Hi, I’m Helen and I normally blog over at Grosgrain Green. My focus there is pretty much exclusively sewing, and it’s what I am most passionate about writing about, which is why this post has a sewing angle. I promise not to get technical on you, though.
I recently took part in Me Made May, which if you are unfamiliar, is a month long initiative to challenge the individual to wear their handmade clothes. Now, if you are not a sewer, that may appear to be a bit redundant. I mean, if you choose to spend hours stitching up garments, then the point is that you wear them, right? Well, not always. Zoe, the creator of the challenge, explains it much better than I, but essentially people don’t always wear what they sew. This is quite often because people like to sew (for example) pretty vintage style dresses in novelty prints, which look beautiful, but are not practical for their day to day life. Or it could be because the fit of the finished garment isn’t great. Or because it doesn’t go with anything else in their wardrobe – a wardrobe orphan, if you will. So, Me Made May was invented to encourage the sewer to wear their “me-mades”, and thus discover new outfits, new ways of wearing things, rediscover old favourites and identify “wardrobe holes” to provide more of a focus for a sewing plan for future (i.e. sew things you are going to wear!).
I don’t strive to have a complete handmade wardrobe, and I don’t sew for ethical reasons like avoiding fast fashion. I sew because I love the process of sewing. However I enjoy Me Made May (MMM) nonetheless. It has thrown up some gaps – stripey tees, trousers, jeans – but I have these in RTW (ready to wear, i.e. bought from a shop) form, so I’m not truly lacking them.
What I found interesting this year about MMM, though, was how I feel I’ve had a style shift. To give some background to those who don’t know me, I had my second son just over a year ago, and I am currently still on Maternity leave. I guess this in itself partly explains why my style has changed: I have spent the past year off work, and therefore in jeans, with not much occasion for pencil skirts or heels. But it’s more than that. And strangely, I remember something similar after my first son was born.
My aesthetic varies, but generally I fall into the “vintage inspired” camp but with a side order of modern and practical thrown in. So, full skirts, pretty dresses in floral prints, coloured tights and ballet pumps, but also skinny jeans with breton tops and peter pan collar blouses, and Converse.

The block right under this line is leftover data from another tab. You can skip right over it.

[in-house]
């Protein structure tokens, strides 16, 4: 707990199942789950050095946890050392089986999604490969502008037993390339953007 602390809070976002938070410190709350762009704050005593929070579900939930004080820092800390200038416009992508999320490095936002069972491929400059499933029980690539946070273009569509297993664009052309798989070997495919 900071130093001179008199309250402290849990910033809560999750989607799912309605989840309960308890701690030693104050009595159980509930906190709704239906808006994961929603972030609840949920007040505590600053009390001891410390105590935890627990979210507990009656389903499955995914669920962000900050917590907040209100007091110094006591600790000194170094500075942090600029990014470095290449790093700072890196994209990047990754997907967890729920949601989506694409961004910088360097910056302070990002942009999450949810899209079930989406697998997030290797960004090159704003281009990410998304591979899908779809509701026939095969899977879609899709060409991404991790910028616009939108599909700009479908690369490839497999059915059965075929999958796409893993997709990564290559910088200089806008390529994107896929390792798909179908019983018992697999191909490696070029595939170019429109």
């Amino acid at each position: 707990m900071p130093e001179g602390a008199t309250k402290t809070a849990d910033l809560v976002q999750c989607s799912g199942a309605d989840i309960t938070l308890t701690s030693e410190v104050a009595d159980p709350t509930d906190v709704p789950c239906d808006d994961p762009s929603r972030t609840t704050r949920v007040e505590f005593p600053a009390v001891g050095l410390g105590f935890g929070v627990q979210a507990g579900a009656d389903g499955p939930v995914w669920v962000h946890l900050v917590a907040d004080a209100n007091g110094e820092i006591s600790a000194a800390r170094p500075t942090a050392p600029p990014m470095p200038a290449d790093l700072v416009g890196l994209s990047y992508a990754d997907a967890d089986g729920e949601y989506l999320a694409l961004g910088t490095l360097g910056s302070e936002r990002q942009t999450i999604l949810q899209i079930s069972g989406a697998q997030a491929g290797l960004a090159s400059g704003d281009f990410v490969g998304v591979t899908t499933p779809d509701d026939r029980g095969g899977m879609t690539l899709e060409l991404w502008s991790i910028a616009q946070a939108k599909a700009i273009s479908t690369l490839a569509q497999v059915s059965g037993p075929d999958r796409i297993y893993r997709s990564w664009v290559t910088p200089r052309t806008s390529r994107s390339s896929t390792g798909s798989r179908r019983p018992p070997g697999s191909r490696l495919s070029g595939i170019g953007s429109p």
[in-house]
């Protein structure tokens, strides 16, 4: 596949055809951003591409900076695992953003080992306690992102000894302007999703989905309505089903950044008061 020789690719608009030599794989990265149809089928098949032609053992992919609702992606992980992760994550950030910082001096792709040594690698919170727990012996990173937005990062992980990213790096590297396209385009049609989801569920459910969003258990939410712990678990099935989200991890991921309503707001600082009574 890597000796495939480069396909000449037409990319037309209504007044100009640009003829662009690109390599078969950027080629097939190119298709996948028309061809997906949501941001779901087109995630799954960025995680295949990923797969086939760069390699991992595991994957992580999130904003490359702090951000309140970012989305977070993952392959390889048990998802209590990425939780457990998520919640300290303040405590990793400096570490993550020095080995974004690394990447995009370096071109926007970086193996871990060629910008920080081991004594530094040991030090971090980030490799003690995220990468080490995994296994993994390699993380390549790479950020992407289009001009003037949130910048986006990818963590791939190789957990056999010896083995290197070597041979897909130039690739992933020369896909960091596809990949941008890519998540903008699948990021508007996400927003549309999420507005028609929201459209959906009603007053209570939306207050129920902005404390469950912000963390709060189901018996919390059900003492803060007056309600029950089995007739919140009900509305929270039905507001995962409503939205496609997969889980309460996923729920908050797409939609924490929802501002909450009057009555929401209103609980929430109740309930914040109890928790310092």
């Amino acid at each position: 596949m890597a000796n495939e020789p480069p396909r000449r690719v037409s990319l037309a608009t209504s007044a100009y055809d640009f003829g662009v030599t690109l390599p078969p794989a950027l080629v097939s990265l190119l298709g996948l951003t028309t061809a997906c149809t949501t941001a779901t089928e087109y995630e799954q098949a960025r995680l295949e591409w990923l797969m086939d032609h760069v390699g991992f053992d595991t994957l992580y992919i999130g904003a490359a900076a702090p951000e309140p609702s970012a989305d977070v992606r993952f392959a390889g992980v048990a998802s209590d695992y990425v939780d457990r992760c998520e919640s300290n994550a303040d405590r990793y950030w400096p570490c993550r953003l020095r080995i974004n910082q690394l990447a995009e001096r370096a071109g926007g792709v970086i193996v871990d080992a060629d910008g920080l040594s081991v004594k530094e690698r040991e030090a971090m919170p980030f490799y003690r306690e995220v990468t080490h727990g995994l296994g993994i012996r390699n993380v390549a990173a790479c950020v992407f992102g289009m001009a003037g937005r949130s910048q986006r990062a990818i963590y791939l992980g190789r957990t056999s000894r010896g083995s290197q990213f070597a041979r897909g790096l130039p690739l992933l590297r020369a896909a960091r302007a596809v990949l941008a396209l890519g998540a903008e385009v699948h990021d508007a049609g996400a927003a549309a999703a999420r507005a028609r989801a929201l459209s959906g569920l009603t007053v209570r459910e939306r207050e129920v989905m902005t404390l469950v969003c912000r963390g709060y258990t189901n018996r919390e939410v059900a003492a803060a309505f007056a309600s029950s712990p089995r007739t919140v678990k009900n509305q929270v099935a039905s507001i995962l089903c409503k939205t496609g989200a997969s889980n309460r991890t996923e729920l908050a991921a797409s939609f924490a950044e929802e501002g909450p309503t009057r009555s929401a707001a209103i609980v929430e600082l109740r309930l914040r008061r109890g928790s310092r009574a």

I’m not saying that I would’t wear any of the above again – actually not true; I’ve binned some of these already – but I definitely feel a shift away from this type of look. Whereas I used to think that lace collar was a cute 60’s inspired detail, it now literally does nothing for me. Instead I’m wearing (and wanting to sew) looser fitting tops, peg shaped trousers and no dresses. Instead of the florals which feature quite heavily above, I’ve been preferring geometric shapes. I’m sticking with my beloved breton stripes though:
Maybe it’s better explained by the type of sewing patterns I am coveting. Whereas previously these were the patterns I was lusting over:
I’m now all about:
Maybe this is just a shift in line with fashion, although I don’t really read fashion magazines and don’t shop that much. Maybe the move is informed by the huge volume of sewing blogs that I read, which covers a wide range of asthetics, styling preferences, personalities and body sizes and shapes. Maybe it’s because I turned 40 last year. Maybe once I return to work and I have little need to spend my days chasing after a crawler, or sitting on the floor building Lego, I will be straight back into my fit and flare dresses, and my pencil skirts. I know after I had my first son I felt very similar. Full skirts felt stupid and childish since I had become a “Proper Woman With A Child”, however as you can tell from the first set of photos (all made after I had my first son), I soon switched back, albeit the hemlines had dropped.
Who knows? I don’t really mind too much. I’m happy to see where the journey takes me, and to sew accordingly.